With a bicycle fatality, a little girl hit by a car and multiple car accidents along Market Street in the past couple of months, just in the stretch of Market Street between the intersection of 57th/Market/Adeline and 40th/Market, I think it’s high time that this community begin a dialogue about the relationship between pedestrians, bicycles, automobiles, safety and the design of roadways and our public spaces. There is a direct relationship between the design of the street and the safety of pedestrian and bicycle users of that street (or lack thereof).
Before the construction of Highway 24 and the rest of the freeway system, the major streets in north Oakland — Market, Adeline, West, Martin Luther King, Jr., Telegraph, etc. — were built up around streetcar lines that connected the residential neighborhoods to the major job center of downtown Oakland, or on into San Francisco via ferries and then the streetcar lines across the lower deck of the Bay Bridge. In the 1950s, sidewalks were narrowed and streets were re-designed to move autos efficiently and quickly to the same destinations, following the removal of the streetcar system.
When the freeways came, the added auto capacity remained on these surface streets, but went largely under-used. Today, the legacy of this is wide streets where cars are un-impeded by traffic and can easily move more quickly than is safe in a residential context.
It is clear that we must undertake to once again rebuild our main streets, this time to make them safer for bicyclists and pedestrians, as well as for the reduced volumes of auto traffic that they now carry, before any more lives are endangered or lost. Examples of successful strategies abound, both domestically and internationally, that could be implemented here. Curb bulb-outs not only narrow the crossing distance for pedestrians, they also allow them to “lead off” where they are more able to see and be seen before leaving the curb to cross the street. Textured pavement before intersections gives cars an audible warning that they are entering a zone where low speeds are expected. Traffic circles and roundabouts physically slow traffic down, eliminating any form of higher-speed accident and ensuring that any accident that does occur is at lower speeds and at angles that are less likely to injure. Painted bicycle lanes through intersections alert all users of the road where bicycles are to be expected, providing predictability and order. Planted green bioswales can be used to narrow wide streets to slow down traffic, add greenery to a neighborhood and capture storm runoff for natural treatment rather than force it to flow into the sewer system. Flashing in-pavement lights (such as those at 43rd and San Pablo in front of Arizmendi) can be activated by pedestrians to immediately signal to cross traffic that people are using the crosswalk now and should be given the right-of-way.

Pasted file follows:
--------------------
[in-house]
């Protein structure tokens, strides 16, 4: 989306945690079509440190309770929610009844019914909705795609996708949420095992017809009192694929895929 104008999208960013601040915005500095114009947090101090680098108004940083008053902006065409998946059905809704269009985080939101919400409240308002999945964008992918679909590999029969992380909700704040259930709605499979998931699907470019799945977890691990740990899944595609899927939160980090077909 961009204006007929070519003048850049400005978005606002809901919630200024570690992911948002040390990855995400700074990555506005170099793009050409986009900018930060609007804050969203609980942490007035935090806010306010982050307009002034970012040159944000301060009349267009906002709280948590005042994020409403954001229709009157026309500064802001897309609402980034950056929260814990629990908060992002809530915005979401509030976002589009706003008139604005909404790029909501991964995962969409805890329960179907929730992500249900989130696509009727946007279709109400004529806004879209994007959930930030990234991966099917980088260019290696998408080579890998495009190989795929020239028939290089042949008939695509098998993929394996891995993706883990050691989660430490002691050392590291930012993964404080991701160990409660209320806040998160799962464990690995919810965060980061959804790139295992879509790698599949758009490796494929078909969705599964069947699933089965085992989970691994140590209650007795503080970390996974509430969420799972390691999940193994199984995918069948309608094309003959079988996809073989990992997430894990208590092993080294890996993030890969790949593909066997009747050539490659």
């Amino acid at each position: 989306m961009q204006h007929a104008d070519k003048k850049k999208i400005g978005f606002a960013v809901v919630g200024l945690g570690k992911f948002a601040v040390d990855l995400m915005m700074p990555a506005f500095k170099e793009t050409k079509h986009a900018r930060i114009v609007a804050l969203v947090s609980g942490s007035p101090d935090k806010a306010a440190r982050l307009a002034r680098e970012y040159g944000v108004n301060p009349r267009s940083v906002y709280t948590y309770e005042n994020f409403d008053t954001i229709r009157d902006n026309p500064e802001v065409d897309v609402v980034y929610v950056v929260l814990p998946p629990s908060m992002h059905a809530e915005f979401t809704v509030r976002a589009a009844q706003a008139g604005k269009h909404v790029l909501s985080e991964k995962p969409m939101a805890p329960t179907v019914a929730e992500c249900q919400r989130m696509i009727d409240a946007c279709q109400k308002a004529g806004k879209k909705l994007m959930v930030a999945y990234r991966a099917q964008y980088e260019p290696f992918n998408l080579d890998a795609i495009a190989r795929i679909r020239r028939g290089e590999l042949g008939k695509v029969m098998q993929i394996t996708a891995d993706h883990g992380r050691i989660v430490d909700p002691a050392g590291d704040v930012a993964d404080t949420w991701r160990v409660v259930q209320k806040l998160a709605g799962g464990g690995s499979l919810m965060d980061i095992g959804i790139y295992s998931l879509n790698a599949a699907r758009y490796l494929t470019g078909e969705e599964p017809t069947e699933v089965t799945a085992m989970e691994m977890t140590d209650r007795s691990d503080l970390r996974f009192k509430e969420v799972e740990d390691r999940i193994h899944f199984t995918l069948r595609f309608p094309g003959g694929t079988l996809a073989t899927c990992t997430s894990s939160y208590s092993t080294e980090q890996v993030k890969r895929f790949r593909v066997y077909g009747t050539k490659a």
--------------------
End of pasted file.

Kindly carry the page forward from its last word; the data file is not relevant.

These are strategies that are widely used in places where the community and the government partner together to make the public spaces safe for people on foot, on bikes and in cars; they can be used here in Oakland, too.
A systems approach to choosing which strategies to implement might examine multiple public goals for street space, such as traffic calming, business frontage sidewalk improvements, bus stop improvements, pedestrian experience enhancements, bicycle facility improvements, tree planting, greening and streetscape improvements. With a limited amount of space in the right-of-way, too many demands on the limited available space could create conflicts, unless the community first chooses to prioritize goals, then seeks to achieve those goals by choosing the appropriate set of strategies.
I believe that a holistic corridor-level plan, driven by the neighborhood, should be able to produce a consensus vision of how to make corridor streets safer and more enjoyable for all users. Market Street seems like the logical first corridor to start with, but strategies tested and implemented there could also be used on the other corridors in the neighborhood, such as Adeline, West and MLK Jr. (Telegraph Ave is already slated to get a set of improvements as a part of the Bus Rapid Transit project).
In future op-ed pieces, if folks are interested, I’d be happy to go into a lot of these topics in more detail, especially the different strategies and infrastructure improvements. I would like this community to become better informed, not just about the problems, but about the potential solutions, so that we can come together and offer our own improvement plan for how we would like to see our neighborhood look in the future.
Garlynn Woodsong is employed by Calthorpe Associates, a firm of urban designers, planners & architects located in north Berkeley, to which he commutes 4.5 miles each way every day on his bicycle. He was previously with the Metropolitan Transportation Commission (a regional government for the 9-county Bay Area located in downtown Oakland), and as such is intimately familiar with many land use and transportation planning issues and funding sources. Garlynn has been active in the Longfellow community of North Oakland since buying a house and moving to 42nd street in November of 2008, including involvement with the 40th street median green project and the Longfellow Community Association.
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